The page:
United States District Court, E.D. Missouri, Eastern Division
GRASSO ENTERPRISES, LLC, d/b/a/ ANNIE'S APOTHECARY, et al. Plaintiffs,
EXPRESS SCRIPTS, INC., Defendant.
OPINION, MEMORANDUM AND ORDER
EDWARD AUTREY, UNITED STATES DISTRICT JUDGE
matter is before the Court on the motion of Defendant's
Motion to Dismiss Plaintiffs' Second Amended Complaint,
[Doc. No. 83]. Plaintiffs have responded in opposition. For
the reasons set forth below, the Motion is denied.
are three individual compounding pharmacies that are
“in-network” pharmacies with Express Scripts.
Express Scripts is a pharmacy benefit manager (PBM) that
contracts with health plan administrators and insurance
payors to manage pharmacy benefit plans and to facilitate the
delivery of prescription drugs to health plan members and
other beneficiaries. The Second Amended Complaint alleges a
conspiracy between the nation's four largest PBMs-Express
Scripts, CVS Health Corporation, OptumRx, Inc., and Prime
Therapeutics, LLC-to jointly boycott compounding pharmacies
and eliminate Plaintiffs from the market by ending insurance
coverage for compounded prescription medications in violation
of the Sherman Act, 15 U.S.C. § 1, and state antitrust
laws in Texas. Plaintiffs also assert that Express
Scripts' conduct constitutes unfair competition under
Texas and Missouri law and tortious interference with
business relations under Texas common law.
eliminate competition from compounding pharmacies, Plaintiffs
allege that Express Scripts and its co-conspirators agreed
to: (1) engage in a campaign of misleading statements
impugning the safety and efficacy of compounded drugs through
communications to patients or doctors; (2) drastically reduce
the revenues compounding pharmacies would be reimbursed for
prescribed compounded drugs by eliminating any coverage or
denying claims for compounded medications, even when no
changes were made to underlying health plans; (3) orchestrate
onerous procedural and administrative obstacles for the
compounding pharmacies to fill prescriptions and obtain
reimbursement; (4) conduct abusive audits of compounding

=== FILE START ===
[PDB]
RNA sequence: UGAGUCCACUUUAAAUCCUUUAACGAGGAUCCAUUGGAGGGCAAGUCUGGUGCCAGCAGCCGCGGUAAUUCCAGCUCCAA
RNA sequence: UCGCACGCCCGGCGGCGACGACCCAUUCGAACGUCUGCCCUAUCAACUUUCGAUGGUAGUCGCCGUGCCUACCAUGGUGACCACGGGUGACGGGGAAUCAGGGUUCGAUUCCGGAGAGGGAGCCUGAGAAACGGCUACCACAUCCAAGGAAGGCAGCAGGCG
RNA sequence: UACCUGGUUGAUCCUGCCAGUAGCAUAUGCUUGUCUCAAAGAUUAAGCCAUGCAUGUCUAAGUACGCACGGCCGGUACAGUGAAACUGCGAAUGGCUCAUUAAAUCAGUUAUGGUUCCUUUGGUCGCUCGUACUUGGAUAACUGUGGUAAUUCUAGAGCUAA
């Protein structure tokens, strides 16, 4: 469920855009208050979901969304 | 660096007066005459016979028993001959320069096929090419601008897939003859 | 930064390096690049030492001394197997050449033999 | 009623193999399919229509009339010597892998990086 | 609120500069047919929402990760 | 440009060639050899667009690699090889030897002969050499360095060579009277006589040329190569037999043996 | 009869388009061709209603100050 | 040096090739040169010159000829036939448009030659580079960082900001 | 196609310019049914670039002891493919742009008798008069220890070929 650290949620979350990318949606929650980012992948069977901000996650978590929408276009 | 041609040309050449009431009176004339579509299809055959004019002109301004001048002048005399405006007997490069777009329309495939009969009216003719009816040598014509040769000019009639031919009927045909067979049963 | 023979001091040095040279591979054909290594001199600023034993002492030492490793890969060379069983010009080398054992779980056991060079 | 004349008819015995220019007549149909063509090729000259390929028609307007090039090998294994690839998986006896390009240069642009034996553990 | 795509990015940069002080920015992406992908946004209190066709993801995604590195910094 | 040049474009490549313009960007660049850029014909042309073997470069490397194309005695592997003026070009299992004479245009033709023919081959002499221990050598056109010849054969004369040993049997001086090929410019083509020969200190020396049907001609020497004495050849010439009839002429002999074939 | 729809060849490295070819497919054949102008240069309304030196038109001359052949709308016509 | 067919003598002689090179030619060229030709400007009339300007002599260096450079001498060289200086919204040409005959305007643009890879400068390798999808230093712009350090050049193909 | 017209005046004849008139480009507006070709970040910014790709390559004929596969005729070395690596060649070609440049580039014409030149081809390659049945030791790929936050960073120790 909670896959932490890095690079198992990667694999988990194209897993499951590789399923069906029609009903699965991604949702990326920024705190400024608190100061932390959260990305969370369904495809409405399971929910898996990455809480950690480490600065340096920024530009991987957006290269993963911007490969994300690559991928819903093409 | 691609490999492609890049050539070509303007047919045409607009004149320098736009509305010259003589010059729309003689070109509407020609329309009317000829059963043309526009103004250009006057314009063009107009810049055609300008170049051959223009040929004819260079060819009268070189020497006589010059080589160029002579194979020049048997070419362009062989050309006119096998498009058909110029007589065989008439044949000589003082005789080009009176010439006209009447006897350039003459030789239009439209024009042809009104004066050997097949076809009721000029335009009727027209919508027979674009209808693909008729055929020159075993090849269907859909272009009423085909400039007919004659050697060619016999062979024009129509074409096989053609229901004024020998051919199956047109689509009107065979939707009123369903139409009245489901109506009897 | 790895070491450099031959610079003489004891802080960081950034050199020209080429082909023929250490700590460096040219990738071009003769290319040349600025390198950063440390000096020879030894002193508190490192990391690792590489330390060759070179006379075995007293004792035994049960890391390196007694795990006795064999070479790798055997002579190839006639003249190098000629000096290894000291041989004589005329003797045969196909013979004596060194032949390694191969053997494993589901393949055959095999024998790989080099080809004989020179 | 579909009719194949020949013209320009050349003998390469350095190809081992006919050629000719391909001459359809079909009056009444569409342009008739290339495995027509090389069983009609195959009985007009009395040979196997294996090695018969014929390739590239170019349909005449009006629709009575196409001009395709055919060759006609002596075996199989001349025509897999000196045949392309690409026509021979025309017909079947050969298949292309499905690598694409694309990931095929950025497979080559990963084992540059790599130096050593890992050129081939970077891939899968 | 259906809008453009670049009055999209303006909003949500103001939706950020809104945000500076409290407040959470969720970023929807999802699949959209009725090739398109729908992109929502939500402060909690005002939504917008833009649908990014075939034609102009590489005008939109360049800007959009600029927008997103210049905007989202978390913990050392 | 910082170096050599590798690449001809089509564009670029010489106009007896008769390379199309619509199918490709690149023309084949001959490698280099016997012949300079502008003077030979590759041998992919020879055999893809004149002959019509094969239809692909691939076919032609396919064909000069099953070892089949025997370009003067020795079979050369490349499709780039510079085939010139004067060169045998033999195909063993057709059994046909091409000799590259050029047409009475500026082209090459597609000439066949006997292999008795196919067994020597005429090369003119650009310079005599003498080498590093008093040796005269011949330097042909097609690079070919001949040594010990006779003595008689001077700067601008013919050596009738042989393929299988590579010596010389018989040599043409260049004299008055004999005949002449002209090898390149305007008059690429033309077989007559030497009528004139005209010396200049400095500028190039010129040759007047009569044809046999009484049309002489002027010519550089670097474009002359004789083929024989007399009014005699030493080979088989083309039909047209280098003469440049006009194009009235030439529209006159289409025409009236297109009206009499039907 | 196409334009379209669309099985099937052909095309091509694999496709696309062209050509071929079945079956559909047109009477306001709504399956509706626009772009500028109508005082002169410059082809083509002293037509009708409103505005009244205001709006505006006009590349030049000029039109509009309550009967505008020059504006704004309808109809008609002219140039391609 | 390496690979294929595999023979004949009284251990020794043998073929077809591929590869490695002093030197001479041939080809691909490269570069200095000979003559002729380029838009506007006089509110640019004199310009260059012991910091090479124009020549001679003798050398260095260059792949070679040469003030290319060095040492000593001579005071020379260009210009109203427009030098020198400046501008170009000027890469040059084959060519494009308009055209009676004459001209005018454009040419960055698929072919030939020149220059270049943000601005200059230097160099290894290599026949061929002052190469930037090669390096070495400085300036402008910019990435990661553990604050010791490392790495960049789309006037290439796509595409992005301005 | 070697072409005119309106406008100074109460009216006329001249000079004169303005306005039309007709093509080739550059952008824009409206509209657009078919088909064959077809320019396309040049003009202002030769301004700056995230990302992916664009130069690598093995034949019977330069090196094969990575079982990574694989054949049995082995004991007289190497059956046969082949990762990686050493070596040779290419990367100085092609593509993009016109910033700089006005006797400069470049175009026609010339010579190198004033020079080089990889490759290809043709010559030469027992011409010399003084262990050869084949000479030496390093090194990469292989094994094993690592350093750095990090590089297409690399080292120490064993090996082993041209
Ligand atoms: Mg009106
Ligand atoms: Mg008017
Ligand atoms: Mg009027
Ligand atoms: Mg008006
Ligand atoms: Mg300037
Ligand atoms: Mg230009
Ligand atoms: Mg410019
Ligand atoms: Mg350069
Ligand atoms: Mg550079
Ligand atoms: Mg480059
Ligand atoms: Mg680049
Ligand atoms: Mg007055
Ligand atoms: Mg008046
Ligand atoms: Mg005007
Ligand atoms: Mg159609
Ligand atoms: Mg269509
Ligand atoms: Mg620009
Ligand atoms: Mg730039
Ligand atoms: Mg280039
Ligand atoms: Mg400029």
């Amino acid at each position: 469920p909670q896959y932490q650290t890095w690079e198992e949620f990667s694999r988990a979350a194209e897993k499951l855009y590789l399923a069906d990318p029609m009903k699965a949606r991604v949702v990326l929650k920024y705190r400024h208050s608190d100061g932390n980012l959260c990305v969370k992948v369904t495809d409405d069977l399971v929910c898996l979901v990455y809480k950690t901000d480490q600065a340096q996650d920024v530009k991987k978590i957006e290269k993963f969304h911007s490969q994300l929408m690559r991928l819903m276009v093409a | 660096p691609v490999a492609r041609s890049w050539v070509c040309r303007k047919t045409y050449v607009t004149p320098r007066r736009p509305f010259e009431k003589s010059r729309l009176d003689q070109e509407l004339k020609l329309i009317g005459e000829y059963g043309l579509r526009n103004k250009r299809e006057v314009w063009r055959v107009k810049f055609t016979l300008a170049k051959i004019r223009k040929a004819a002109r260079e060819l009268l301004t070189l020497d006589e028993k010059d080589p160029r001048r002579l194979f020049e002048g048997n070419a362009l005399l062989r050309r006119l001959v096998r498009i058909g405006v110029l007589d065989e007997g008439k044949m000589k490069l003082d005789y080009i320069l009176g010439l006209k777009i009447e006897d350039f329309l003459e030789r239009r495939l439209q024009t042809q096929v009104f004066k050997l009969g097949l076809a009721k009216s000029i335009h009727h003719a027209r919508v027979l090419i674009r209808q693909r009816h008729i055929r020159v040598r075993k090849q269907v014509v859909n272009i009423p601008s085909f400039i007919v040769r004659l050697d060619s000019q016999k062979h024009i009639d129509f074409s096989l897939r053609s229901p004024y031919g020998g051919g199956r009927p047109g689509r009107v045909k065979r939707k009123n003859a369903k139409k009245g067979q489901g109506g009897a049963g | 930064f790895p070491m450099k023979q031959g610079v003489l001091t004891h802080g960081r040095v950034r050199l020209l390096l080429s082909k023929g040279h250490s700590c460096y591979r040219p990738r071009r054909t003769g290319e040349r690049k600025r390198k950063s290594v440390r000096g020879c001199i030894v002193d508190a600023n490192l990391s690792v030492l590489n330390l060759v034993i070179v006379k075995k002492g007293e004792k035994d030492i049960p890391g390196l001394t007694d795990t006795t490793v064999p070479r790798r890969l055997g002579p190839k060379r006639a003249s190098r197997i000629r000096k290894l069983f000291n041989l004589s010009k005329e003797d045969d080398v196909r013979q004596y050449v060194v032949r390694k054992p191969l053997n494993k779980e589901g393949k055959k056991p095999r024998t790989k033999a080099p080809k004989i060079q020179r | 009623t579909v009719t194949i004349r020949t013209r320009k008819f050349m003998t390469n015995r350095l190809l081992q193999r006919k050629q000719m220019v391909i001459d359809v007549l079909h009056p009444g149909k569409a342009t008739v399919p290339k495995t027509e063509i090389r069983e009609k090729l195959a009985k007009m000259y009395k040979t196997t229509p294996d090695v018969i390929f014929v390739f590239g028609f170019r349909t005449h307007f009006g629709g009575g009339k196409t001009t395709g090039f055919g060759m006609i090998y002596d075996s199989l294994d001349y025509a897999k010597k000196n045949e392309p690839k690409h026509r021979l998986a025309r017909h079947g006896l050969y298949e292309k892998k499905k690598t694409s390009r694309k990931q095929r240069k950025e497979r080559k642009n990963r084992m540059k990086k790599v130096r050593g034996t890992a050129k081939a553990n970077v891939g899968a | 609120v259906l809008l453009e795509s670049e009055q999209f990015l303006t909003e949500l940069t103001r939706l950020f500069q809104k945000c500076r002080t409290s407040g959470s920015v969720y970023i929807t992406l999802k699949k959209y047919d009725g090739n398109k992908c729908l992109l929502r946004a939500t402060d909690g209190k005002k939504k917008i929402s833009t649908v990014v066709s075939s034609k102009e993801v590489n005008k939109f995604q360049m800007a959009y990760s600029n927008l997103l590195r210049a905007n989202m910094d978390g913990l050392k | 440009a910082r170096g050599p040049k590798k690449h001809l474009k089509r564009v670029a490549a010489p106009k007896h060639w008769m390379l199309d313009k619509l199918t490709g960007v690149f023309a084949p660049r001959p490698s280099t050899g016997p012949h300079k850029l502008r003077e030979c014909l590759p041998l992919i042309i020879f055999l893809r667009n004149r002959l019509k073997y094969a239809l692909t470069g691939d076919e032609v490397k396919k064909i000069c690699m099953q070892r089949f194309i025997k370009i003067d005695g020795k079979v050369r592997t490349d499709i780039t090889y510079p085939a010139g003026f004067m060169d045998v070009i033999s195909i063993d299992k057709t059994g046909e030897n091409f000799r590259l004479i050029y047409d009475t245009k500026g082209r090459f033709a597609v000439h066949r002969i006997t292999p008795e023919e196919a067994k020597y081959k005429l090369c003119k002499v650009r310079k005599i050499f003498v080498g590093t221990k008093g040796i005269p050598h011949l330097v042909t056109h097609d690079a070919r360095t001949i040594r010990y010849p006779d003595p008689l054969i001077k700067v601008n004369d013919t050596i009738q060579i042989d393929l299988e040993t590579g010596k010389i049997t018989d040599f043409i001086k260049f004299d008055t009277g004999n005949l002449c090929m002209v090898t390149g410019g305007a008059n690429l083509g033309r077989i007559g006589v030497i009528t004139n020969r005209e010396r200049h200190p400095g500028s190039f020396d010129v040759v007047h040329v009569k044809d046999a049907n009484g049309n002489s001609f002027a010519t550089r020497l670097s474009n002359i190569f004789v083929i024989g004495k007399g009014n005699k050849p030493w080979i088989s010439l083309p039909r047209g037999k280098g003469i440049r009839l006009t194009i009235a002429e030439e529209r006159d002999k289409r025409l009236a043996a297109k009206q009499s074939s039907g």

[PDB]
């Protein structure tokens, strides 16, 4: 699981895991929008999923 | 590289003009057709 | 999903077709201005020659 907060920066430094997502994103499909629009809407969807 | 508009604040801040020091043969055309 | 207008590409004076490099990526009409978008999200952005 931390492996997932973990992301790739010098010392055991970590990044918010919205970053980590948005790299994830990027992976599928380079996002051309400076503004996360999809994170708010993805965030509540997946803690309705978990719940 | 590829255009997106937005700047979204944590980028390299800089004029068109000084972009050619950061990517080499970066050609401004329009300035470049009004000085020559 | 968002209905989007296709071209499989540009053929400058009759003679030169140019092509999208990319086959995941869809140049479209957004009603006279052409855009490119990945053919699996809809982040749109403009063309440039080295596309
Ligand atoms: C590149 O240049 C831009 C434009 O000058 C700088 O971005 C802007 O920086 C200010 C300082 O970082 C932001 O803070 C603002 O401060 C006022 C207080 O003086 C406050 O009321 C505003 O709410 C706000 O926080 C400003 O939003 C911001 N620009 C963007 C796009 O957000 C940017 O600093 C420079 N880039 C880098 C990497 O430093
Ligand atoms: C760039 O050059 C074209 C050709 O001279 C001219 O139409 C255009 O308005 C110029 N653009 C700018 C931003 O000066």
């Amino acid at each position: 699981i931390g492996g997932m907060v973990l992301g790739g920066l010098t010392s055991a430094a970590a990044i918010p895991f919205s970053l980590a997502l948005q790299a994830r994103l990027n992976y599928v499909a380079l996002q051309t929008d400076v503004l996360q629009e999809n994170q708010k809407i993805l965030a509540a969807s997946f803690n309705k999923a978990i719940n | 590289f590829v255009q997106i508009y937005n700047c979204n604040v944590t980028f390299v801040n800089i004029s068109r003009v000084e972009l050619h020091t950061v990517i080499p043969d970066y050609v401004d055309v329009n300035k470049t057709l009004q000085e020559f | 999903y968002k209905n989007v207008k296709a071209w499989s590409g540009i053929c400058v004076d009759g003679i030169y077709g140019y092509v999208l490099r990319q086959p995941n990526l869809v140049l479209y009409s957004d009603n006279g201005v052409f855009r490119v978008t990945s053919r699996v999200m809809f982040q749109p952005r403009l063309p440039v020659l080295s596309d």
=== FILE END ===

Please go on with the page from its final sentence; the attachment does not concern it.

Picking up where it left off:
pharmacies on claims the PBMs had approved many months
earlier and then withhold reimbursement payable to
compounding pharmacies on unrelated claims; (5) restrict or
eliminate the use of mail-order delivery of compounded drugs;
and (6) completely remove pharmacies from the networks by
terminating the provider agreements without cause or on a
claim that Express Scripts and its co-conspirators agreed to
boycott individual compounding pharmacies so they could shift
the fulfillment of compounded prescriptions to pharmacies in
which they have an economic interest. Defendants move to
dismiss the complaint, contending that plaintiffs have not
pled sufficient allegations to support their claims.
12(b)(6) provides for a motion to dismiss based on the
“failure to state a claim upon which relief can be
granted.” To survive a motion to dismiss a complaint
must show “‘that the pleader is entitled to
relief, ' in order to ‘give the defendant fair
notice of what the ... claim is and the grounds upon which it
rests.'” Bell Atlantic Corp. v. Twombly,
550 U.S. 544, 555 (2007) (quoting Conley v. Gibson,
355 U.S. 41, 47 (1957)). See also Erickson v.
Pardus, 127 S.Ct. 2197, 2200 (2007). “Threadbare
recitals of the elements of a cause of action, supported by
mere conclusory statements, do not suffice” to defeat a
motion to dismiss. Ashcroft v. Iqbal, 129 S.Ct.
1937, 1949 (2009) (citing Twombly, 550 U.S. at 555).
“[O]nly a complaint that states a plausible claim for
relief survives a motion to dismiss.” Id. at
1950 (citing Twombly, 550 U.S. at 556). The pleading
standard of Rule 8 “does not require ‘detailed
factual allegations, ' but it demands more than an
accusation.” Id. at 1949 (quoting
Twombly, 550 U.S. at 555).
with regard to a Rule 12(b)(6) motion, the Supreme Court
While a complaint attacked by a Rule 12(b)(6) motion to
dismiss does not need detailed factual allegations,
[citations omitted] a plaintiff's obligation to provide
the “grounds” of his “entitle[ment] to
relief” requires more than labels and conclusions, and
a formulaic recitation of the elements of a cause of action
will not do, see Papasan v. Allain, 478 U.S. 265,
286, 106 S.Ct. 2932, 92 L.Ed.2d 209 (1986) (on a motion to
dismiss, courts “are not bound to accept as true a
legal conclusion couched as a factual allegation”).
Factual allegations must be enough to raise a right to relief
above the speculative level, see 5 C. Wright &
A. Miller, Federal Practice and Procedure § 1216, pp.
235-236 (3d ed.2004) ... see, e.g., ... Neitzke
v. Williams, 490 U.S. 319, 327, 109 S.Ct. 1827, 104
L.Ed.2d 338 (1989) (“Rule 12(b)(6) does not countenance
... dismissals based on a judge's disbelief of a
complaint's factual allegations”); Scheuer v.
Rhodes, 416 U.S. 232, 236, 94 S.Ct. 1683, 40 L.Ed.2d 90
(1974) (a well-pleaded complaint may proceed even if it
appears “that a recovery is very remote and
Twombly, 550 U.S. at 555-56. See also Gregory v.
Dillard's, Inc., 565 F.3d 464, 473 (8th Cir.2009)
(en banc) (“[A] plaintiff ‘must assert facts that
affirmatively and plausibly suggest that the pleader has the
right he claims ..., rather than facts that are merely
consistent with such a right.' ”) (quoting
Stalley v. Catholic Health Initiative, 509
F.3d 517, 521 (8th Cir.2007)).
“a well-pleaded complaint may proceed even if it
strikes a savvy judge that actual proof of those facts is
improbable .” Twombly, 550 U.S. at 556
(citation omitted). “The issue is not whether plaintiff
will ultimately prevail but whether the claimant is entitled
to offer evidence to support [its] claims.” Scheuer
v. Rhodes, 416 U.S. 232, 236 (1974).